I want it more than ever now,
I realized that they ain’t listening,
Like a princess supposed to get it
That’s why I’m dusting off my fitted…
“Hold It Against Me” debuted, and with it, Britney Spears came back like a ray of light. Spears brought electronic dance music to the pop consciousness with reckless abandon – pop culturally-speaking. EDM grabbbed stranglehold of the underground in 2010 and Britney was right there to grab it back for the mainstream. In this moment, Spears defines her legacy by defying her career thus far; music culture in this moment, is being defined by defying the sound we’ve just heard, in stride towards something pronounced. 2010 saw “hints of this” and “allusions to that” when it came to pop + electronic music – from Justin Bieber to Far East Movement, we were all “almost there.” Ke$ha came closest to the core as the year waned, and then in walked Britney to blow the fuse.
HIAM is a perfect marriage between Pop and EDM; like Madonna’s Ray of Light solidified her iconic status – successfully spearheading a risky European/Electronic sound, and injecting it into the mainstream with her last ounce of perceived fading pop relevance – so HIAM ushers in a new sound, and sonic identity with Brit as the Dubstep Donatella and new mother matriarch. “If I said I need your body now, would you hold it against me;” simply: no, I’d oblige – because pop got too vague and cynical. Yes: the hook is a punchline, in this world of instant “I Love The 90s” pop referential nostalgia; but it’s also a simple plea to touch – you love The 90s, I need the 90s. We need literal, we need to stop scoffing when we see what we assume to be there, and look at what actually is – a face. “You feel like paradise, and I need a vacation tonight… so if I said I want your body now, would you hold it against me;” no, I’d oblige because I need a vacation from the digital tundra – and we need a vacation tonight from the night that was pop 2010.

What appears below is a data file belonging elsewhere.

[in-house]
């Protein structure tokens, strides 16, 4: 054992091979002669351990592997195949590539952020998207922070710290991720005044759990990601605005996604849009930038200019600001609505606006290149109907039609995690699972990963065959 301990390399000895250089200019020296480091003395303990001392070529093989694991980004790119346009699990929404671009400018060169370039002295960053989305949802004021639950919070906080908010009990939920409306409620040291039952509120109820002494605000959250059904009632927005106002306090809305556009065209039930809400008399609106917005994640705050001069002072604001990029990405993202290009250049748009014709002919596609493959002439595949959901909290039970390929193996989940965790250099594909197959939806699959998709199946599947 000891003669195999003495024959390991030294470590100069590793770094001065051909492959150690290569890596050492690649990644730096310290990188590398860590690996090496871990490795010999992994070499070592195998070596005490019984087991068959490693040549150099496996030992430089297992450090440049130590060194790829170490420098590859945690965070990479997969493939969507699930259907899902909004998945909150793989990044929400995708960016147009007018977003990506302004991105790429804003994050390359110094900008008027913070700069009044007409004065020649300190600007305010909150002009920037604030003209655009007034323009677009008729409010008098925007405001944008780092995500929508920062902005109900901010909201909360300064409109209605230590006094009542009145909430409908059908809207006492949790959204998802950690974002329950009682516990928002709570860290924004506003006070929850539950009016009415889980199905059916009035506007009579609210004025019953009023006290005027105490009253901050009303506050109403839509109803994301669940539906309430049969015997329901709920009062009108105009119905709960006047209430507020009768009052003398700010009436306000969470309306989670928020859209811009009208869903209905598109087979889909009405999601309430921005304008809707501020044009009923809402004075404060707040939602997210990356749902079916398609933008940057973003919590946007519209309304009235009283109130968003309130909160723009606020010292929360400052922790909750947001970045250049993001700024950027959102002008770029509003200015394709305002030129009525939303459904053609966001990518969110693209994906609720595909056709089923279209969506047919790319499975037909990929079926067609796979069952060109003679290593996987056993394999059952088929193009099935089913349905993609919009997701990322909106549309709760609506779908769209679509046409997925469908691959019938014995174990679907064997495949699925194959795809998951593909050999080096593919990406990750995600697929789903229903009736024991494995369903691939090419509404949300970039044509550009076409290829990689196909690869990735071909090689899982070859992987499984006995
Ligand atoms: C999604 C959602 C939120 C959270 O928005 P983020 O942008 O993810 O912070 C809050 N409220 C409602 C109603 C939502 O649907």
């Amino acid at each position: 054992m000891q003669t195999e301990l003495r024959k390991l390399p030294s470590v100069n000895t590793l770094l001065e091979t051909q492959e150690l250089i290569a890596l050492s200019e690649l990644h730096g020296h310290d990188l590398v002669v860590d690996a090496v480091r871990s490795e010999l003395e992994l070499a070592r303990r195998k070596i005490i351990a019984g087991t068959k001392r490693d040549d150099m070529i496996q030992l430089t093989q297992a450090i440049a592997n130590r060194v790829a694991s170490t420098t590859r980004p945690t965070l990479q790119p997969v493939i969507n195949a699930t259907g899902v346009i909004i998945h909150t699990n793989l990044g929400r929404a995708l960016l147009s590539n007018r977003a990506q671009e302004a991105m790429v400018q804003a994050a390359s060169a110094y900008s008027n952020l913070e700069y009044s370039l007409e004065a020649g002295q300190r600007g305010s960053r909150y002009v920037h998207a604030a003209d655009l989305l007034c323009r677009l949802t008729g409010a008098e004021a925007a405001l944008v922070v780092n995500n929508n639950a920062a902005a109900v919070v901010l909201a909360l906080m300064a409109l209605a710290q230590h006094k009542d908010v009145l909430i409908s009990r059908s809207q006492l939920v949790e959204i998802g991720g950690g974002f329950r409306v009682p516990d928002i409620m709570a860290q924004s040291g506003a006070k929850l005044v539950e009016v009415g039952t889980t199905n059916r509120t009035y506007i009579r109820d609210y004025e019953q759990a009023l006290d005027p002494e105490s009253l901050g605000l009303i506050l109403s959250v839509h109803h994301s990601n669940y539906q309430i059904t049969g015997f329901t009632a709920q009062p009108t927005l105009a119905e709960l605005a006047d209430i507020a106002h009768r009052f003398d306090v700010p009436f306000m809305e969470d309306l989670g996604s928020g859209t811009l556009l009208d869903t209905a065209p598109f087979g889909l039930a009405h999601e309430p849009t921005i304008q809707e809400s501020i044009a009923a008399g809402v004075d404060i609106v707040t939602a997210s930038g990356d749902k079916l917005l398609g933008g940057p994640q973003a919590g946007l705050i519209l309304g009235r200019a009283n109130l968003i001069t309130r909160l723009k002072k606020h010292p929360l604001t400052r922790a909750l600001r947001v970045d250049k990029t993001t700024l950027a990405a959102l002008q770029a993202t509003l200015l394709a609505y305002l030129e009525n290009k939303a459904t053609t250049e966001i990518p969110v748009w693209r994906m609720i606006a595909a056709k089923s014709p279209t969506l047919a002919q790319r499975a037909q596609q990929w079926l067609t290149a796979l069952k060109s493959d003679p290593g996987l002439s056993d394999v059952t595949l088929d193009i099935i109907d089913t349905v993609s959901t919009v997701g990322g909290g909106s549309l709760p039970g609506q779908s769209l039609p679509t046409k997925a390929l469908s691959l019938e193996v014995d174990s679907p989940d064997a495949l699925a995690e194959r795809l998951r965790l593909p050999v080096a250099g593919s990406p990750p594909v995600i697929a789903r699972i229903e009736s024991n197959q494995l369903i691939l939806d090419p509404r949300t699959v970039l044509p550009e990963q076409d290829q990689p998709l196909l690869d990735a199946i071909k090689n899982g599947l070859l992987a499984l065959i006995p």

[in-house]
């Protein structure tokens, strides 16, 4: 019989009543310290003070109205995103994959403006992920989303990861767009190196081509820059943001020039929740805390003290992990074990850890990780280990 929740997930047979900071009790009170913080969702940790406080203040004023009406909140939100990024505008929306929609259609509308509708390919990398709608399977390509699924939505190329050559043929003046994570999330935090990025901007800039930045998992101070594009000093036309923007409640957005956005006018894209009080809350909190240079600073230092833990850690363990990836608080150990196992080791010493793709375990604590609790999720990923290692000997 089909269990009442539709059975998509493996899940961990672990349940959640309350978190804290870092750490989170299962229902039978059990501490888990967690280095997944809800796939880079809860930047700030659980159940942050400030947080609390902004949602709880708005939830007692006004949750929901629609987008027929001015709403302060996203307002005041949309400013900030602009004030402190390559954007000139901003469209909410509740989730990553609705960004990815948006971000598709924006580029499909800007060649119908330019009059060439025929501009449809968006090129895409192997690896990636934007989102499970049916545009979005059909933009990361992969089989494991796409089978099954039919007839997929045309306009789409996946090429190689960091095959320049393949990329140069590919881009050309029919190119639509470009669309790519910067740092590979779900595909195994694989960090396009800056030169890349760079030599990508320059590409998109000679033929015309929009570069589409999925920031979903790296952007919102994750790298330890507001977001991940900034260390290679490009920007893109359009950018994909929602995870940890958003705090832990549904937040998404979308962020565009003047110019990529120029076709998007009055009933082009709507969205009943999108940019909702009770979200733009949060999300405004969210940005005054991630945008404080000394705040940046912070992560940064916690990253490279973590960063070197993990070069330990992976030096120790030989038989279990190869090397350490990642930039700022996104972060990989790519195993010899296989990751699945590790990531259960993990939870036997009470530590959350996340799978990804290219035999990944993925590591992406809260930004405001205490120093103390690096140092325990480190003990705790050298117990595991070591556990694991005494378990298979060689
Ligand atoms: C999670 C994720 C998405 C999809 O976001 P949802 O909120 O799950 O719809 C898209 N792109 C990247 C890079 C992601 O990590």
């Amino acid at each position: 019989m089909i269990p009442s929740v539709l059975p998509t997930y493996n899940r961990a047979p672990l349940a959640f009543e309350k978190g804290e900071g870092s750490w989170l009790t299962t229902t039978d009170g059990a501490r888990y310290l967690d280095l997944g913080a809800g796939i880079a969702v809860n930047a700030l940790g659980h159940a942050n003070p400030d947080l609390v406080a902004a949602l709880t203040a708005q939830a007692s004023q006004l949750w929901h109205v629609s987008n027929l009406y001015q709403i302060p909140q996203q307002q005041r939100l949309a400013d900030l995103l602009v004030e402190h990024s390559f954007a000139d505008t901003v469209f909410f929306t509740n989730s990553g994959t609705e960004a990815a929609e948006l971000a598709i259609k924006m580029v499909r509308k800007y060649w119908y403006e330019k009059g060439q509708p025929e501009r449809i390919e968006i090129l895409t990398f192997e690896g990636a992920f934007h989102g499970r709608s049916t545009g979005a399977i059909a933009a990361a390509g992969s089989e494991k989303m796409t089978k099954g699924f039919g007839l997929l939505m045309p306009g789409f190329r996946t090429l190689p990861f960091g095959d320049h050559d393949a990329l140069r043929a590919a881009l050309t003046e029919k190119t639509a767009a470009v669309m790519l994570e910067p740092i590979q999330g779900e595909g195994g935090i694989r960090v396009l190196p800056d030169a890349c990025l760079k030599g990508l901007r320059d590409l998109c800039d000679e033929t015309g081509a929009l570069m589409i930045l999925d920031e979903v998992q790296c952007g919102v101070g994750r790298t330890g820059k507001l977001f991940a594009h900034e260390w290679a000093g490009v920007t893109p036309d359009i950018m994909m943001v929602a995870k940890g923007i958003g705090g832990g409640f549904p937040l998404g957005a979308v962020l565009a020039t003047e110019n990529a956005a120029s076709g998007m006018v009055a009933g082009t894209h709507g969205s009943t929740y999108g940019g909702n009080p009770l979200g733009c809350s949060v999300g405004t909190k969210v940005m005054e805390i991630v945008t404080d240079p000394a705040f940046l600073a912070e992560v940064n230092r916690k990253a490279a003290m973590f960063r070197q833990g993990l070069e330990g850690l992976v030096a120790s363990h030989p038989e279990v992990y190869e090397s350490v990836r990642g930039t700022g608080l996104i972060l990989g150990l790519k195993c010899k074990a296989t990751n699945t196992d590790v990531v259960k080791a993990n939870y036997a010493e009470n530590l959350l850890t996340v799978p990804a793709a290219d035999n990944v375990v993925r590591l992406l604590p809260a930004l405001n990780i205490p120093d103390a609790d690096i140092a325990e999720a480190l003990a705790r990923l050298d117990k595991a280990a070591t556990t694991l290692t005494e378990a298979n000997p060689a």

Last year at CES, Polaroid unveiled Lady GaGa as their new creative director – which was all well and good, until the collective question became: “Alright, outside of having a business card – and a Papa Germanotta-approved ‘real job’ – what does she actually do?”
This year at CES, Polaroid unveiled the answer… in a word: this.